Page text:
far beyond the subject of this article (the fullest development is in
Irwin 1988; see also Nussbaum 1986 and, for criticism, Hamlyn 1990,
Aristotle says that rhetoric, i.e. the study of persuasive speech, is
a "counterpart" (antistrophos) of dialectic and that
the rhetorical art is a kind of "outgrowth" (paraphues
ti) of dialectic and the study of character types. The
correspondence with dialectical method is straightforward: rhetorical
speeches, like dialectical arguments, seek to persuade others to
accept certain conclusions on the basis of premises they already
accept. Therefore, the same measures useful in dialectical contexts
will, mutatis mutandis, be useful here: knowing what premises an
audience of a given type is likely to believe, and knowing how to
find premises from which the desired conclusion follows.
The Rhetoric does fit this general description: Aristotle
includes both discussions of types of person or audience (with
generalizations about what each type tends to believe) and a summary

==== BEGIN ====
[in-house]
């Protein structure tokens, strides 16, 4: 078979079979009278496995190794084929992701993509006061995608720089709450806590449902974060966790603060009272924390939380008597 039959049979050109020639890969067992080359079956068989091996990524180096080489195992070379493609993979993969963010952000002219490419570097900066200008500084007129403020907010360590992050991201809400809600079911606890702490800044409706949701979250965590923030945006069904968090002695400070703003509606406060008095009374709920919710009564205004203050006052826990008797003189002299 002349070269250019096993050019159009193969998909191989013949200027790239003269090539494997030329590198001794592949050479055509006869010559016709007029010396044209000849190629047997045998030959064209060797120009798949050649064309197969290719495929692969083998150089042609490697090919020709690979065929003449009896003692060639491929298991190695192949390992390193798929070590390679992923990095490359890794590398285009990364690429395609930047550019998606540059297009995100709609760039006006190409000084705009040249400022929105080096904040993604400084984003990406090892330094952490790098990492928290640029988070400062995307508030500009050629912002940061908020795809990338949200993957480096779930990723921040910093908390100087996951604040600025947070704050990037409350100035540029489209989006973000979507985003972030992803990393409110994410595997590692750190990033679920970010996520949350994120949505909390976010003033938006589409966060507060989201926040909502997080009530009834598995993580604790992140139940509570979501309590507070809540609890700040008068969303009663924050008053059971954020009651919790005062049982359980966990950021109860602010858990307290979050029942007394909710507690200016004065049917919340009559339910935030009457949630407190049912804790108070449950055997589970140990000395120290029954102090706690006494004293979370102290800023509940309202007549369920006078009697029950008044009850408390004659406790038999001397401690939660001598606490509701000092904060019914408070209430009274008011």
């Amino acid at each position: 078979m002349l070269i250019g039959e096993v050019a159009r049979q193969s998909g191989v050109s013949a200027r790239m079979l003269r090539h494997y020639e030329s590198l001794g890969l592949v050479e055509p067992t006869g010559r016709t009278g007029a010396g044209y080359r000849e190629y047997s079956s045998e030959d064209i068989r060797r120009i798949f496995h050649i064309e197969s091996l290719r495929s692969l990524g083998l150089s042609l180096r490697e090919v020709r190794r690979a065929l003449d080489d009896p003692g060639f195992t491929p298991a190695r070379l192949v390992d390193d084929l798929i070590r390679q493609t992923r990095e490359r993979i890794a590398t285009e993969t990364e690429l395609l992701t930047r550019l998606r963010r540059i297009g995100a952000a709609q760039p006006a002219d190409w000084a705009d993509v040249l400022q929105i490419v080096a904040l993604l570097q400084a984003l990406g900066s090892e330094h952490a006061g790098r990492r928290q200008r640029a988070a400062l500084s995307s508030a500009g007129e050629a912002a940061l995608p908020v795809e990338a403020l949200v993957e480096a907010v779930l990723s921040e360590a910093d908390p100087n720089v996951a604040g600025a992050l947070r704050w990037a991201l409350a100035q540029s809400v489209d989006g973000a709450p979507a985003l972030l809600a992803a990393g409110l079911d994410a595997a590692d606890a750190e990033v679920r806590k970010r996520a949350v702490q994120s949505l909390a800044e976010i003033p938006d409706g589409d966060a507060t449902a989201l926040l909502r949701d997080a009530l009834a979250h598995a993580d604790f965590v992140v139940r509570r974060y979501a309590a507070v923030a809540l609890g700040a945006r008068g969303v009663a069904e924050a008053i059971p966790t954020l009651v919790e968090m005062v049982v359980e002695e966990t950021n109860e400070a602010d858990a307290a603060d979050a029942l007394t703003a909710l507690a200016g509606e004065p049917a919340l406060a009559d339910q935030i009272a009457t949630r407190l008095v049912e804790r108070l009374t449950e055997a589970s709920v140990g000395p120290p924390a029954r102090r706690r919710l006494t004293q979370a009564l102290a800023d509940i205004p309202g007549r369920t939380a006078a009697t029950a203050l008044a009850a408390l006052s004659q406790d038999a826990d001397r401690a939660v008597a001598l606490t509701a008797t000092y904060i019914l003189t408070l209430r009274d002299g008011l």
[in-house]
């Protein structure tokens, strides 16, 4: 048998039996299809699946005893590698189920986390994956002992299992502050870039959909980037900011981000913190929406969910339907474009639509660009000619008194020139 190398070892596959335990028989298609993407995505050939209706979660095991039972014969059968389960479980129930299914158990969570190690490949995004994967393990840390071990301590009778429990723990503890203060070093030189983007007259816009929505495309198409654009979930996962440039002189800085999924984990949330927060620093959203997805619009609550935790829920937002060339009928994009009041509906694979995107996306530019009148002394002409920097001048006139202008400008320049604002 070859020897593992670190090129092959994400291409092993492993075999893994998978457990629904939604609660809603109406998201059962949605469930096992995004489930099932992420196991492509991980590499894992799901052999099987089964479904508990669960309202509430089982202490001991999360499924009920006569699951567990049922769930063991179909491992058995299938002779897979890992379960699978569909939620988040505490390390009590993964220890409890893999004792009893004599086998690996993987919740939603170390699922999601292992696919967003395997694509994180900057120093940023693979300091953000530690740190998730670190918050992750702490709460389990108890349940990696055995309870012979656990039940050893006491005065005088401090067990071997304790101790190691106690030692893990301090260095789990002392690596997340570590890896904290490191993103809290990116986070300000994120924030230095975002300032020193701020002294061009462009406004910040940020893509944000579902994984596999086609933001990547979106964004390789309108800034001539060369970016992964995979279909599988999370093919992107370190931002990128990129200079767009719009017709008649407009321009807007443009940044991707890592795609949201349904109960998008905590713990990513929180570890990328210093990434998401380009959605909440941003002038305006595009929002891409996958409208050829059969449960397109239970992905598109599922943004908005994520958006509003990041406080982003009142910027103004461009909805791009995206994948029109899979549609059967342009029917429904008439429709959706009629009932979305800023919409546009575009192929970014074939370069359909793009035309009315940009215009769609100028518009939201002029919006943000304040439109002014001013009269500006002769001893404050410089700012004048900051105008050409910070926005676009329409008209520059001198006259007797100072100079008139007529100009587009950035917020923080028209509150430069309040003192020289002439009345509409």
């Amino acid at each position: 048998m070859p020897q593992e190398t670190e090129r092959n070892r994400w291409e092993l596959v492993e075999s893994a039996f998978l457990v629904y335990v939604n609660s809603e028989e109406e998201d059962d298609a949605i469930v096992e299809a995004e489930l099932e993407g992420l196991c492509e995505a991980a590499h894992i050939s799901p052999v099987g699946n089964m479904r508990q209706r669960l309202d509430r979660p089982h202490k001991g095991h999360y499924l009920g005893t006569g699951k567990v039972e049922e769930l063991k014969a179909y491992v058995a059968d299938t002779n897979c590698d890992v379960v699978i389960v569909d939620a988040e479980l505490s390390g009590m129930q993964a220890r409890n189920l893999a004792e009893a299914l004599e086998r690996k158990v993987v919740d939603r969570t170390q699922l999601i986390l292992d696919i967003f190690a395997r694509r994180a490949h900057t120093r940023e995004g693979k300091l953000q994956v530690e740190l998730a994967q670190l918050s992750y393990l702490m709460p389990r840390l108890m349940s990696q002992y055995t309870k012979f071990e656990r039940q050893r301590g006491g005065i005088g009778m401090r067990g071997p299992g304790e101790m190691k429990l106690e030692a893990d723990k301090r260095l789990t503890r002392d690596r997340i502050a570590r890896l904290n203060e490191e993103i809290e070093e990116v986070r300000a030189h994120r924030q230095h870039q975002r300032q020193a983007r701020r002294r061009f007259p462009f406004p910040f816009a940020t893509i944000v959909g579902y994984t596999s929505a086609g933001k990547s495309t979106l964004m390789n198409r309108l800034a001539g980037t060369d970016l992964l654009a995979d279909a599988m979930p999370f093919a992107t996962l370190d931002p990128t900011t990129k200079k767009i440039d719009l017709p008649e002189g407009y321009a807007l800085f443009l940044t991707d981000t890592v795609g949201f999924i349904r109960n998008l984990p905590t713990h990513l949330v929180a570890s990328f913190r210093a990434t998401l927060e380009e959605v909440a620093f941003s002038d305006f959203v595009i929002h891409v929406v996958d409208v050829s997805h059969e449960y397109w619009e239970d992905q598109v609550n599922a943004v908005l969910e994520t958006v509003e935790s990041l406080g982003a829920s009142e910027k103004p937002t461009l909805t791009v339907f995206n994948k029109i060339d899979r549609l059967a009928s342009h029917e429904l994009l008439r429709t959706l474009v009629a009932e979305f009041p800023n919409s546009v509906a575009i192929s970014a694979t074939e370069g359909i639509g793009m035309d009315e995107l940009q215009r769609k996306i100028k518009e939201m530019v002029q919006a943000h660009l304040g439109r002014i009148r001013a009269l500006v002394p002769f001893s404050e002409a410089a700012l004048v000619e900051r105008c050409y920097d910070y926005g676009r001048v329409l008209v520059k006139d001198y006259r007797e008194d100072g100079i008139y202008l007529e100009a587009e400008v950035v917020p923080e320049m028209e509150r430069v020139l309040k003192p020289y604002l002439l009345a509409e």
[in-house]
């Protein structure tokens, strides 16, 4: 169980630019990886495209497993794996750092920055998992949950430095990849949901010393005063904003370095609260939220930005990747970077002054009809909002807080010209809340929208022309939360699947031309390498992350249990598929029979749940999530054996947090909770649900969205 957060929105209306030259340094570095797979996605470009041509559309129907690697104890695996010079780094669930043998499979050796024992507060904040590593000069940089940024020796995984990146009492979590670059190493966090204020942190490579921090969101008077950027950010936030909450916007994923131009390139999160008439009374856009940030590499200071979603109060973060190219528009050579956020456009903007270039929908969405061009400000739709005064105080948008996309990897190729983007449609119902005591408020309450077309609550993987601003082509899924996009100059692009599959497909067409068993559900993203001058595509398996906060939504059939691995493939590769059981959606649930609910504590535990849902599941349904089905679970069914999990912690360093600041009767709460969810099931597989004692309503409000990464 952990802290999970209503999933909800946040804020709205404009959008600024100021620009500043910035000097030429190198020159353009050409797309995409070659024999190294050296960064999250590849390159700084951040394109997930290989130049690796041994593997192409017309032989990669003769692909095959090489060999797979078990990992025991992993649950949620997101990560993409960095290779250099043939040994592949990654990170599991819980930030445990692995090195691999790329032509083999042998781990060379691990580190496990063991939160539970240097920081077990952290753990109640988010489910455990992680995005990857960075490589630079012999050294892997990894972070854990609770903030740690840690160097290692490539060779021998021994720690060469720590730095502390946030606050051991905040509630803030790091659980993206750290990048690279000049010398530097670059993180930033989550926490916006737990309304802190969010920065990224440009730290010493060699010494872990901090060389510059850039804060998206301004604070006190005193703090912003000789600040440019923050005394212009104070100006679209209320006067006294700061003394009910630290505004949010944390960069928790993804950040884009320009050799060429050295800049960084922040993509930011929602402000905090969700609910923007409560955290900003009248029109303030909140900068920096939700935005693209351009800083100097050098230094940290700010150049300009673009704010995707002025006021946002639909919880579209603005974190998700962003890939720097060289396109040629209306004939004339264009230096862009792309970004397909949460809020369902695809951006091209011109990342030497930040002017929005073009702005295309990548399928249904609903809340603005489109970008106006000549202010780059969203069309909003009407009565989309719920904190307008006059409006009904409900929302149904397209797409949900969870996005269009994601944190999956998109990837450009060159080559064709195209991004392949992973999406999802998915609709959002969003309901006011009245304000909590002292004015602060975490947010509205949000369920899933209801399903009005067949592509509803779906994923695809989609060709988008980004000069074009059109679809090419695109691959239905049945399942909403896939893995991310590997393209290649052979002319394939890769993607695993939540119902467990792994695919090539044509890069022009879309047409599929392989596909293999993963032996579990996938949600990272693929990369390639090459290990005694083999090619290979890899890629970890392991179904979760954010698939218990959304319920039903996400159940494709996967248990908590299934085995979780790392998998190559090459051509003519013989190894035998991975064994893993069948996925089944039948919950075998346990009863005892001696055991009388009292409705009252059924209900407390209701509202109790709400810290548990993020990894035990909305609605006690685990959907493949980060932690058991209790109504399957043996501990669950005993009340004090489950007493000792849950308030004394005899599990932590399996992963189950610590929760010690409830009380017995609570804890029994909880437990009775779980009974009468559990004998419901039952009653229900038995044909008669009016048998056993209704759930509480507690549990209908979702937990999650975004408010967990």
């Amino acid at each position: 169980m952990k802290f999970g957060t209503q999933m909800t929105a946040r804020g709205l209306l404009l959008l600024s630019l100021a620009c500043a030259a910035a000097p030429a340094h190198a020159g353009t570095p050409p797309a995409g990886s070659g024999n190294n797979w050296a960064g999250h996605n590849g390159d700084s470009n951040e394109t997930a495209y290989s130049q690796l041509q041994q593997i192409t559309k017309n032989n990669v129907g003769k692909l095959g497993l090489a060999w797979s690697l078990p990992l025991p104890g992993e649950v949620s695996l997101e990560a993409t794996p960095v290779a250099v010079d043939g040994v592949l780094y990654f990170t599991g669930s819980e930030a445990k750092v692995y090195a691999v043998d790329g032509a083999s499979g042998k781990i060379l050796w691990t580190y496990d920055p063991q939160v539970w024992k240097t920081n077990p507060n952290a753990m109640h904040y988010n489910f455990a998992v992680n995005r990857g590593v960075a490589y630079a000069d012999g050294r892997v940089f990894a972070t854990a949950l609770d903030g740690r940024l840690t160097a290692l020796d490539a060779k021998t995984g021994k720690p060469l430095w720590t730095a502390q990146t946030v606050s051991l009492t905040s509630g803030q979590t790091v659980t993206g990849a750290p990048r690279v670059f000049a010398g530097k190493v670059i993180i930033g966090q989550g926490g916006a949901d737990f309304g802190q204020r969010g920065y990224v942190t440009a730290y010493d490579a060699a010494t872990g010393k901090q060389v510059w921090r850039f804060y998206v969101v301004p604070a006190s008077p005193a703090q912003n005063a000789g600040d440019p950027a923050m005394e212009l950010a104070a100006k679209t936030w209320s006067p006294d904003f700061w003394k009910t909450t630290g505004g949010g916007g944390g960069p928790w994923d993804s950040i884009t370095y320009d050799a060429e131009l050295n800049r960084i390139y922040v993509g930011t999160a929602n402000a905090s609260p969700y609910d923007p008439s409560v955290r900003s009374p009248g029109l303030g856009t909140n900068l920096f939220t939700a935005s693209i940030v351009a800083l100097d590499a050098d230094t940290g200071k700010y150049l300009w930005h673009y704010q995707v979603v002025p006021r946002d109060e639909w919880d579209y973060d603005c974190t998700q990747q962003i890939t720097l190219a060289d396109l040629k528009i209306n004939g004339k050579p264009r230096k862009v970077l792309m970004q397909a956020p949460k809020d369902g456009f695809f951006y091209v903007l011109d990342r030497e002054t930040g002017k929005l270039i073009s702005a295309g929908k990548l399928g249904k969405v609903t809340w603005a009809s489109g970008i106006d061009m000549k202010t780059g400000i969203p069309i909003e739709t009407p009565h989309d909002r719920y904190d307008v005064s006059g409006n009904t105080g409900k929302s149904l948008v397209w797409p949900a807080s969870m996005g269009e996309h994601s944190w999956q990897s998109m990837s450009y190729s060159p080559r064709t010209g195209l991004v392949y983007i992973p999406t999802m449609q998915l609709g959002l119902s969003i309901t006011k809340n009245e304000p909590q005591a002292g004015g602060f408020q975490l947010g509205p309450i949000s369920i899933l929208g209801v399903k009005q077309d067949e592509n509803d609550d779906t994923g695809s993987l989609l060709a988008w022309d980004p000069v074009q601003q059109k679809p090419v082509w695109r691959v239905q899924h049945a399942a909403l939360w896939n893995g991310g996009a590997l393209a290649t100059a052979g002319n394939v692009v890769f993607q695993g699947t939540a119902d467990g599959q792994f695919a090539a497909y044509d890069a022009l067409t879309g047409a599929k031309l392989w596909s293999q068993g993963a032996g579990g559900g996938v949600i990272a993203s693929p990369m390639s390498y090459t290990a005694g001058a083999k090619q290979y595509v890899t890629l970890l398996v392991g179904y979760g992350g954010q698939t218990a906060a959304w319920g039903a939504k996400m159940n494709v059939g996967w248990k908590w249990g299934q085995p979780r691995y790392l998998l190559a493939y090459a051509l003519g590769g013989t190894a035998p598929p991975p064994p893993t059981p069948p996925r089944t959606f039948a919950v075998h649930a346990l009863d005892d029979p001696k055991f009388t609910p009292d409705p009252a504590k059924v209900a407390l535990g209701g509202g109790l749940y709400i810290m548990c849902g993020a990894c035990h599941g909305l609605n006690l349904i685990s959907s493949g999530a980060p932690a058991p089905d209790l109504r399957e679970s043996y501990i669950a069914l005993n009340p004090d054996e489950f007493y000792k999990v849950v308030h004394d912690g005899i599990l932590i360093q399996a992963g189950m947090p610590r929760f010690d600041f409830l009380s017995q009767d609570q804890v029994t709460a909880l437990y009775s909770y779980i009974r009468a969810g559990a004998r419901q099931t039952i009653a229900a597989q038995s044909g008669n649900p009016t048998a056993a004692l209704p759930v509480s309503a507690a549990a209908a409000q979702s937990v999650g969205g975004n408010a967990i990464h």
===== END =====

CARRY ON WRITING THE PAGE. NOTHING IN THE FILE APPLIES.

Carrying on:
version (in II.23) of the argument patterns discussed in the
Topics. For further discussion of his rhetoric see
Demonstrations and dialectical arguments are both forms of valid
argument, for Aristotle. However, he also studies what he calls
contentious (eristikos) or sophistical
arguments: these he defines as arguments which only apparently
establish their conclusions. In fact, Aristotle defines these as
apparent (but not genuine) dialectical sullogismoi.
They may have this appearance in either of two ways:
Arguments of the first type in modern terms, appear to be valid but
are really invalid. Arguments of the second type are at first
more perplexing: given that acceptability is a matter of what people
believe, it might seem that whatever appears to be endoxos
must actually be endoxos. However, Aristotle probably has in
mind arguments with premises that may at first glance seem to
be acceptable but which, upon a moment's reflection, we immediately
realize we don not actually accept. Consider this example from
- Arguments in which the conclusion only appears to follow
of necessity from the premises (apparent, but not genuine,
- Genuine sullogismois the premises of which are merely
apparently, but not genuinely, acceptable.
This is transparently bad, but the problem is not that it is
invalid: the problem is rather that the first premise, though
superficially plausible, is false. In fact, anyone with a little
ability to follow an argument will realize that at once upon seeing
this very argument.
- Whatever you have not lost, you still have.
- You have not lost horns.
- Therefore, you still have horns